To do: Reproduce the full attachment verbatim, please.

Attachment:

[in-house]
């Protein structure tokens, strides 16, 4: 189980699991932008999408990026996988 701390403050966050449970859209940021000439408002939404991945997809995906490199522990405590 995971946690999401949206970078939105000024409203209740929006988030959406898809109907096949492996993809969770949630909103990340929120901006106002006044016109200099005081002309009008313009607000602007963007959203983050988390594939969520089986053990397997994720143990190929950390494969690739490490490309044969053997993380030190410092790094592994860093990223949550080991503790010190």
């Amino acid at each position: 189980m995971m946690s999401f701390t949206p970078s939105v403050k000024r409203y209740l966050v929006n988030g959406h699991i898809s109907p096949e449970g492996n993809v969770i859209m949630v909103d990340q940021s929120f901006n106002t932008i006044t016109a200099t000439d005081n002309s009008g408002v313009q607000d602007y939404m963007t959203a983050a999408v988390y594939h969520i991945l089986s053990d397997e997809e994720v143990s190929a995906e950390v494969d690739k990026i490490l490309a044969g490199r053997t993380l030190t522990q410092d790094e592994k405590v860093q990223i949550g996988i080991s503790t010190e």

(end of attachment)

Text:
[in-house]
């Protein structure tokens, strides 16, 4: 189980699991932008999408990026996988 701390403050966050449970859209940021000439408002939404991945997809995906490199522990405590 995971946690999401949206970078939105000024409203209740929006988030959406898809109907096949492996993809969770949630909103990340929120901006106002006044016109200099005081002309009008313009607000602007963007959203983050988390594939969520089986053990397997994720143990190929950390494969690739490490490309044969053997993380030190410092790094592994860093990223949550080991503790010190």
């Amino acid at each position: 189980m995971m946690s999401f701390t949206p970078s939105v403050k000024r409203y209740l966050v929006n988030g959406h699991i898809s109907p096949e449970g492996n993809v969770i859209m949630v909103d990340q940021s929120f901006n106002t932008i006044t016109a200099t000439d005081n002309s009008g408002v313009q607000d602007y939404m963007t959203a983050a999408v988390y594939h969520i991945l089986s053990d397997e997809e994720v143990s190929a995906e950390v494969d690739k990026i490490l490309a044969g490199r053997t993380l030190t522990q410092d790094e592994k405590v860093q990223i949550g996988i080991s503790t010190e």